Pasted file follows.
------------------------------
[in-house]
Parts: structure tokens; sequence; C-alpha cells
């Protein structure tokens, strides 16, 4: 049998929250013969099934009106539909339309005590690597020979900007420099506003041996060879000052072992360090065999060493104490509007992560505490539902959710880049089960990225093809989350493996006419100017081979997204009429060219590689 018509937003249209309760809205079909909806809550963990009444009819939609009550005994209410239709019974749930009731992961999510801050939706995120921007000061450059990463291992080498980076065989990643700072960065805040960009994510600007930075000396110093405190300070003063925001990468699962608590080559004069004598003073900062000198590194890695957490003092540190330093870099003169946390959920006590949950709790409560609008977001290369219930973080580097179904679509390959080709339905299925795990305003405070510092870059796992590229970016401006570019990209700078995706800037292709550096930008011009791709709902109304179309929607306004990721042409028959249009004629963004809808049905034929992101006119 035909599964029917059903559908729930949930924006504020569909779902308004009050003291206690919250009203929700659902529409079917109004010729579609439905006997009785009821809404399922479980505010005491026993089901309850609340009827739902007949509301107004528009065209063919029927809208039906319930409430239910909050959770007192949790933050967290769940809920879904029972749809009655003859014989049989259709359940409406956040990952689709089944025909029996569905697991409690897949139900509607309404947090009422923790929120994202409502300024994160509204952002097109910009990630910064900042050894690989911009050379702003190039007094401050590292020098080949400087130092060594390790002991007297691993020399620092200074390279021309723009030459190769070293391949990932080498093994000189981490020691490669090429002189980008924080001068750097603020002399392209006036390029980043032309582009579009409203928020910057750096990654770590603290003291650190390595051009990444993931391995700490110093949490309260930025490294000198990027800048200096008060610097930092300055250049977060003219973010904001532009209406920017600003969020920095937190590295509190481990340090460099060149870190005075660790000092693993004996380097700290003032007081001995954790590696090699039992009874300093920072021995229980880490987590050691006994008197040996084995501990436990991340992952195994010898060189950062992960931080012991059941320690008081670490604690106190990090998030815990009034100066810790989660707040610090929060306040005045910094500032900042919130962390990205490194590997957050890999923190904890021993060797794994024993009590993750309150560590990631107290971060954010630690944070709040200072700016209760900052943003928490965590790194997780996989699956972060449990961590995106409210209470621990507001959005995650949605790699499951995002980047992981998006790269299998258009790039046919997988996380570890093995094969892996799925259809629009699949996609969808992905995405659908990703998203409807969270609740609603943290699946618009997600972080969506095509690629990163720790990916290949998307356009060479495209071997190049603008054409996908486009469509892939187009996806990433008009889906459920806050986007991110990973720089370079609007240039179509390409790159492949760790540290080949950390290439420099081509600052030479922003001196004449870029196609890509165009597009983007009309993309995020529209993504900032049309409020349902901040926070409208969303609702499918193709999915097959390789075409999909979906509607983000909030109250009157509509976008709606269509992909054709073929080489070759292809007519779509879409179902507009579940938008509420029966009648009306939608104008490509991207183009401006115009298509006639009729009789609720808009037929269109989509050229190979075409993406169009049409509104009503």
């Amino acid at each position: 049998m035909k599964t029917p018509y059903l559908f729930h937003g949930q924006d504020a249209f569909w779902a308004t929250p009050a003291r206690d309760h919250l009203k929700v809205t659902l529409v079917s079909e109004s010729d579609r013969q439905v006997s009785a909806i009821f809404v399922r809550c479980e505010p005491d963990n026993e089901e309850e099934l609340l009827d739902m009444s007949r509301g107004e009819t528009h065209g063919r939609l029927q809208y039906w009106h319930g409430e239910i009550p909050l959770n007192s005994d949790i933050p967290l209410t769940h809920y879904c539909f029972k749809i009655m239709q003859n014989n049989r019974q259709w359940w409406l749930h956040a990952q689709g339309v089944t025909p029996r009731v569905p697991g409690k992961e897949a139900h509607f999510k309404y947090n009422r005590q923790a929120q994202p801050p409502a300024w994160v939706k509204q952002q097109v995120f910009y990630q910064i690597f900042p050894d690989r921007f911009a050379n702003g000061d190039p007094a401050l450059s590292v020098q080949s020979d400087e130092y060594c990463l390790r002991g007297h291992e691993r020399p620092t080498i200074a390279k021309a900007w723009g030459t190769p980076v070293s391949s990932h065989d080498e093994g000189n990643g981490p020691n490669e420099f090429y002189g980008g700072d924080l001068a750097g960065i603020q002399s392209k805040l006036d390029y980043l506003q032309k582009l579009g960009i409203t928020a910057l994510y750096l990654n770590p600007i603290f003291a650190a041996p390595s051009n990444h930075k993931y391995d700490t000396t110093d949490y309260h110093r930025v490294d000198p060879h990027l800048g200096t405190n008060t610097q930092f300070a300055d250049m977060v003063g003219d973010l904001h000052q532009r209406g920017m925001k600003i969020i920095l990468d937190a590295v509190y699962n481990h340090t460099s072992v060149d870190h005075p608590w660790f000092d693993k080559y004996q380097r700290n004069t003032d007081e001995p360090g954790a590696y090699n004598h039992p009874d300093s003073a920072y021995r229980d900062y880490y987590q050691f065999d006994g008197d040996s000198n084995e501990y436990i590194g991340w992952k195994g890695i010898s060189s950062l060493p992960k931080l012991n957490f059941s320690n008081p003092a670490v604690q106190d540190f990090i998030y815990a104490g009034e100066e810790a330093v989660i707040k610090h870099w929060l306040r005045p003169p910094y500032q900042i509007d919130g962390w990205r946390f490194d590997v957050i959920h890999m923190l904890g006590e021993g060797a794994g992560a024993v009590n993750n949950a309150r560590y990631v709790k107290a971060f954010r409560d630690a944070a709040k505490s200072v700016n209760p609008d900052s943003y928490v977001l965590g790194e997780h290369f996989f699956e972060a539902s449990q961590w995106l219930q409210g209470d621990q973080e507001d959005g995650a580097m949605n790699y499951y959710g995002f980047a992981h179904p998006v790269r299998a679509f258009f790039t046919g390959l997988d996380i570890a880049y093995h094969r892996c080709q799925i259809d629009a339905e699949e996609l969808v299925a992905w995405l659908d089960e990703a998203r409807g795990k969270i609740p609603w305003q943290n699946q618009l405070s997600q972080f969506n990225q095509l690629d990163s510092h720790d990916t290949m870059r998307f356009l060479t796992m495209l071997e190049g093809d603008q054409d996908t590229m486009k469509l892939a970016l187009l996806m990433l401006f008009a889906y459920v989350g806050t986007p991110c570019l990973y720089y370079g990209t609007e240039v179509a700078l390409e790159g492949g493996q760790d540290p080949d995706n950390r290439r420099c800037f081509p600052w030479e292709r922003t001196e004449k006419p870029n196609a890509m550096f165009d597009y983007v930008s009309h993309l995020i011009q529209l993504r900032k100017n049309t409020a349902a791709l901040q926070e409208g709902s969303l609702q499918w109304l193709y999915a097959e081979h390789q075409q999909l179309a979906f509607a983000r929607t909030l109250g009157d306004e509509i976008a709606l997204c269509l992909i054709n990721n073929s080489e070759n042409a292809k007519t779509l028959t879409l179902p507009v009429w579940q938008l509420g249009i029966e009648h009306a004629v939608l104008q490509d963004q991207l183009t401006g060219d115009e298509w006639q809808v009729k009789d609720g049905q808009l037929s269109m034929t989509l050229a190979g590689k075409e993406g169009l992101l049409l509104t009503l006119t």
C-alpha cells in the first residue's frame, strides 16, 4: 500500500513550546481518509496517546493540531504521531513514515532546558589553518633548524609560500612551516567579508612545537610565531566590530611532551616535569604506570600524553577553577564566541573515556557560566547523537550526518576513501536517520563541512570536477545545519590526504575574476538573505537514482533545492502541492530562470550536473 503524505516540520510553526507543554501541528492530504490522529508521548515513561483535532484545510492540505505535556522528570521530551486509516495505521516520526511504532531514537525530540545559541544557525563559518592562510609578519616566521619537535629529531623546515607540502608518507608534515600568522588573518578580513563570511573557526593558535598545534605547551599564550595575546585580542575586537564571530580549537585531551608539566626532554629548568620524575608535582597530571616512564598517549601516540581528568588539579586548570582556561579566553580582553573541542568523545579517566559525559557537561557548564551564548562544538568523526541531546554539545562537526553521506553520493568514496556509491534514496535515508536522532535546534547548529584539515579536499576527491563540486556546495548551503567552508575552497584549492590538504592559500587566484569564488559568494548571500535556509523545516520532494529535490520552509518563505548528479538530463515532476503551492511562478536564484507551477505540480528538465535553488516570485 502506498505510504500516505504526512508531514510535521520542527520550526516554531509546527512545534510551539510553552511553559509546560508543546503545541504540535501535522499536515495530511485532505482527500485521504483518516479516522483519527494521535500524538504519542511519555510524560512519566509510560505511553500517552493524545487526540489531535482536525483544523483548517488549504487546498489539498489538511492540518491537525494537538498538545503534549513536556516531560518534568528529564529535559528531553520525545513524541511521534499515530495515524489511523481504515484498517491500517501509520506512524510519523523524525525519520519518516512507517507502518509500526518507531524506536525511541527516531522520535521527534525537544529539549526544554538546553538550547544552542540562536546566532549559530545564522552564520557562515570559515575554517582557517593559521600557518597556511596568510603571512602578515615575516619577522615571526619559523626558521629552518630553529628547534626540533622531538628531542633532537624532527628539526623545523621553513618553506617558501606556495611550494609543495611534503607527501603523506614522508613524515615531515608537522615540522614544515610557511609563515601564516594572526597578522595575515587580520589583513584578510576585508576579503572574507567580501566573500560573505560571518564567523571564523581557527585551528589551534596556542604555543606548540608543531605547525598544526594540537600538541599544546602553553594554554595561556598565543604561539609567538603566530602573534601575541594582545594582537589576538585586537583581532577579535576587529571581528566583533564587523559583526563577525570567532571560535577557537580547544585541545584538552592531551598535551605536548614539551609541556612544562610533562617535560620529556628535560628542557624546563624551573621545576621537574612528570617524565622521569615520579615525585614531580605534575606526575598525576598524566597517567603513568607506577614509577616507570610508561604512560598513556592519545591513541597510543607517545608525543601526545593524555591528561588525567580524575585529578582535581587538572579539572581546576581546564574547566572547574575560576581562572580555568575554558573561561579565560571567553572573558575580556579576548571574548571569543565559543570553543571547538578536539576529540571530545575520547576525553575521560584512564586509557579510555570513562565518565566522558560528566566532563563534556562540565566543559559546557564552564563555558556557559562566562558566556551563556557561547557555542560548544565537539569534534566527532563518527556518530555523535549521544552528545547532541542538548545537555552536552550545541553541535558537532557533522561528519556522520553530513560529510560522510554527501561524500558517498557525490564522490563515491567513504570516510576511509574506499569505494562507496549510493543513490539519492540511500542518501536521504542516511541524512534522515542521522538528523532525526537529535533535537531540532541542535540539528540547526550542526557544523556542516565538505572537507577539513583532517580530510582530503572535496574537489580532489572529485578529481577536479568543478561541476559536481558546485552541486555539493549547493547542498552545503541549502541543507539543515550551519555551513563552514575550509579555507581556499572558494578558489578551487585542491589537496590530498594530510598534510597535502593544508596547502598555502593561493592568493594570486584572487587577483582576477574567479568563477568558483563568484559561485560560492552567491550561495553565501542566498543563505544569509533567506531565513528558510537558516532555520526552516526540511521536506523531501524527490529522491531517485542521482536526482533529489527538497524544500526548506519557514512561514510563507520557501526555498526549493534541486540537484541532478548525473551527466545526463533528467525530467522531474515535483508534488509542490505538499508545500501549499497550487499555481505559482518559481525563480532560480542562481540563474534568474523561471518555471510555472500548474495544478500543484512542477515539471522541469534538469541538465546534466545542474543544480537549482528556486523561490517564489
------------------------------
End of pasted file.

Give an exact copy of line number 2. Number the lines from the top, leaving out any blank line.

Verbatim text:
Parts: structure tokens; sequence; C-alpha cells